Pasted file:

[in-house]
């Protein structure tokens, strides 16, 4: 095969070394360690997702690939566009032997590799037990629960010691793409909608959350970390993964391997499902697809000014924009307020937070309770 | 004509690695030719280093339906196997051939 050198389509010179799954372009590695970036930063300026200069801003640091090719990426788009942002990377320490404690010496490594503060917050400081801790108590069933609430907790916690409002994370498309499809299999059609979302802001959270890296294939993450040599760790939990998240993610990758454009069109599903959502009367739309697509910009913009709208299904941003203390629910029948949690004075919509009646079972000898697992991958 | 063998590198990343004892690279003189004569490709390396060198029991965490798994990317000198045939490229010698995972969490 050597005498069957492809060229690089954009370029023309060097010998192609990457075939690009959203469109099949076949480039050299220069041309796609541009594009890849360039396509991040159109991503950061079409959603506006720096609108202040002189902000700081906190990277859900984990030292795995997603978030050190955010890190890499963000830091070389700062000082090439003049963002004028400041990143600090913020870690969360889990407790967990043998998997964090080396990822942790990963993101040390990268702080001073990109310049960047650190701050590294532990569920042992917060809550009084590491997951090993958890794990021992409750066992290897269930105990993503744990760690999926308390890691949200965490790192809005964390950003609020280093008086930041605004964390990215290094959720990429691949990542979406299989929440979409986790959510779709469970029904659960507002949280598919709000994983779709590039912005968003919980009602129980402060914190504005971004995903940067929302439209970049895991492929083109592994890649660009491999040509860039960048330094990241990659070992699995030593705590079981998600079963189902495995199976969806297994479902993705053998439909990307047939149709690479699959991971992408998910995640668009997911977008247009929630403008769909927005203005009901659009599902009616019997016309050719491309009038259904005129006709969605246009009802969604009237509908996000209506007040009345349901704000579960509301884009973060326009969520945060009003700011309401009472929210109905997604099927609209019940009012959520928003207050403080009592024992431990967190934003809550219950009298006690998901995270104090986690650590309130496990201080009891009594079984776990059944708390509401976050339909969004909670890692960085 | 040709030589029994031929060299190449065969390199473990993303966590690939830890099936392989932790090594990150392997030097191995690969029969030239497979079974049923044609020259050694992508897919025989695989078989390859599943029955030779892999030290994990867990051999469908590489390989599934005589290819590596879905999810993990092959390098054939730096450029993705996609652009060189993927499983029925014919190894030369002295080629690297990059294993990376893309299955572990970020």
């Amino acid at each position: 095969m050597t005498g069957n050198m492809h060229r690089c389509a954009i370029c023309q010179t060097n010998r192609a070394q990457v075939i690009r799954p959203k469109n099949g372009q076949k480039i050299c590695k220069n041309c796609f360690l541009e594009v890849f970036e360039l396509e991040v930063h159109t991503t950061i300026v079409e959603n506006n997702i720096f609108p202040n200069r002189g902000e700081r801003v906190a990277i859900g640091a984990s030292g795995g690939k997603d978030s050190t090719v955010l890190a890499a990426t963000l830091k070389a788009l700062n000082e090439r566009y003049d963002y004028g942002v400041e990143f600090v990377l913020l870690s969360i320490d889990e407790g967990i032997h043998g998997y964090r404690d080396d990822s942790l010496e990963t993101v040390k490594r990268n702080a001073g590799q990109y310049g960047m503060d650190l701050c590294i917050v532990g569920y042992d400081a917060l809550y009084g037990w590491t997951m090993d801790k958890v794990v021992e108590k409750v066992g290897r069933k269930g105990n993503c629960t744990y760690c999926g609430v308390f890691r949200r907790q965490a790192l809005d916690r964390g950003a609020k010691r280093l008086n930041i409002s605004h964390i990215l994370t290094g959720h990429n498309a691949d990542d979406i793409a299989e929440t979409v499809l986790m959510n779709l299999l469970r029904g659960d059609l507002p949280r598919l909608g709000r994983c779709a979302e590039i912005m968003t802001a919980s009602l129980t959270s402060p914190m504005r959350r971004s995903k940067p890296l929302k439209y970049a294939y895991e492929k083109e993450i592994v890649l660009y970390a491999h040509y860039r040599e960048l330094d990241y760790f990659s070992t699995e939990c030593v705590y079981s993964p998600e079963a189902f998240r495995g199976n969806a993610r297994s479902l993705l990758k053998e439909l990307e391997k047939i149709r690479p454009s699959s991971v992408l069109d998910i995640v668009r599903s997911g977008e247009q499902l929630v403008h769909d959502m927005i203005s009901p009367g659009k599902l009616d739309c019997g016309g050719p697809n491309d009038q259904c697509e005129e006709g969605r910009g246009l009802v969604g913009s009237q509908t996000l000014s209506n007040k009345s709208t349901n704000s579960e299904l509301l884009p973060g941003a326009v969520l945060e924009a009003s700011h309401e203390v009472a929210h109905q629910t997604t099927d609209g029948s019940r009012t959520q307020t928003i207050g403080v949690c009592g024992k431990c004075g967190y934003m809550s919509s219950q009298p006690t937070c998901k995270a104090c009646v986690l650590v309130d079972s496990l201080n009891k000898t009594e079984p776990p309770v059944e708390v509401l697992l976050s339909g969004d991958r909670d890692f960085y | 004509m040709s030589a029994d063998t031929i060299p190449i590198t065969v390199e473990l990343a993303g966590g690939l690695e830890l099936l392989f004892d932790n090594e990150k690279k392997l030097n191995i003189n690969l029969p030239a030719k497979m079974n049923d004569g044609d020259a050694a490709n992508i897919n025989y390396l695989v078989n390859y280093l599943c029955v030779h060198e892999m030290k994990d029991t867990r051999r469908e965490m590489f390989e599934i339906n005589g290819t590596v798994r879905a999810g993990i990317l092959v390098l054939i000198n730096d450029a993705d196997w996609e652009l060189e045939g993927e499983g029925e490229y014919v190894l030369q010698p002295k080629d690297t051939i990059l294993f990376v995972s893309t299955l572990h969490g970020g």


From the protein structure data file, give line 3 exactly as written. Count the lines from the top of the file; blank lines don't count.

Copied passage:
């Amino acid at each position: 095969m050597t005498g069957n050198m492809h060229r690089c389509a954009i370029c023309q010179t060097n010998r192609a070394q990457v075939i690009r799954p959203k469109n099949g372009q076949k480039i050299c590695k220069n041309c796609f360690l541009e594009v890849f970036e360039l396509e991040v930063h159109t991503t950061i300026v079409e959603n506006n997702i720096f609108p202040n200069r002189g902000e700081r801003v906190a990277i859900g640091a984990s030292g795995g690939k997603d978030s050190t090719v955010l890190a890499a990426t963000l830091k070389a788009l700062n000082e090439r566009y003049d963002y004028g942002v400041e990143f600090v990377l913020l870690s969360i320490d889990e407790g967990i032997h043998g998997y964090r404690d080396d990822s942790l010496e990963t993101v040390k490594r990268n702080a001073g590799q990109y310049g960047m503060d650190l701050c590294i917050v532990g569920y042992d400081a917060l809550y009084g037990w590491t997951m090993d801790k958890v794990v021992e108590k409750v066992g290897r069933k269930g105990n993503c629960t744990y760690c999926g609430v308390f890691r949200r907790q965490a790192l809005d916690r964390g950003a609020k010691r280093l008086n930041i409002s605004h964390i990215l994370t290094g959720h990429n498309a691949d990542d979406i793409a299989e929440t979409v499809l986790m959510n779709l299999l469970r029904g659960d059609l507002p949280r598919l909608g709000r994983c779709a979302e590039i912005m968003t802001a919980s009602l129980t959270s402060p914190m504005r959350r971004s995903k940067p890296l929302k439209y970049a294939y895991e492929k083109e993450i592994v890649l660009y970390a491999h040509y860039r040599e960048l330094d990241y760790f990659s070992t699995e939990c030593v705590y079981s993964p998600e079963a189902f998240r495995g199976n969806a993610r297994s479902l993705l990758k053998e439909l990307e391997k047939i149709r690479p454009s699959s991971v992408l069109d998910i995640v668009r599903s997911g977008e247009q499902l929630v403008h769909d959502m927005i203005s009901p009367g659009k599902l009616d739309c019997g016309g050719p697809n491309d009038q259904c697509e005129e006709g969605r910009g246009l009802v969604g913009s009237q509908t996000l000014s209506n007040k009345s709208t349901n704000s579960e299904l509301l884009p973060g941003a326009v969520l945060e924009a009003s700011h309401e203390v009472a929210h109905q629910t997604t099927d609209g029948s019940r009012t959520q307020t928003i207050g403080v949690c009592g024992k431990c004075g967190y934003m809550s919509s219950q009298p006690t937070c998901k995270a104090c009646v986690l650590v309130d079972s496990l201080n009891k000898t009594e079984p776990p309770v059944e708390v509401l697992l976050s339909g969004d991958r909670d890692f960085y | 004509m040709s030589a029994d063998t031929i060299p190449i590198t065969v390199e473990l990343a993303g966590g690939l690695e830890l099936l392989f004892d932790n090594e990150k690279k392997l030097n191995i003189n690969l029969p030239a030719k497979m079974n049923d004569g044609d020259a050694a490709n992508i897919n025989y390396l695989v078989n390859y280093l599943c029955v030779h060198e892999m030290k994990d029991t867990r051999r469908e965490m590489f390989e599934i339906n005589g290819t590596v798994r879905a999810g993990i990317l092959v390098l054939i000198n730096d450029a993705d196997w996609e652009l060189e045939g993927e499983g029925e490229y014919v190894l030369q010698p002295k080629d690297t051939i990059l294993f990376v995972s893309t299955l572990h969490g970020g």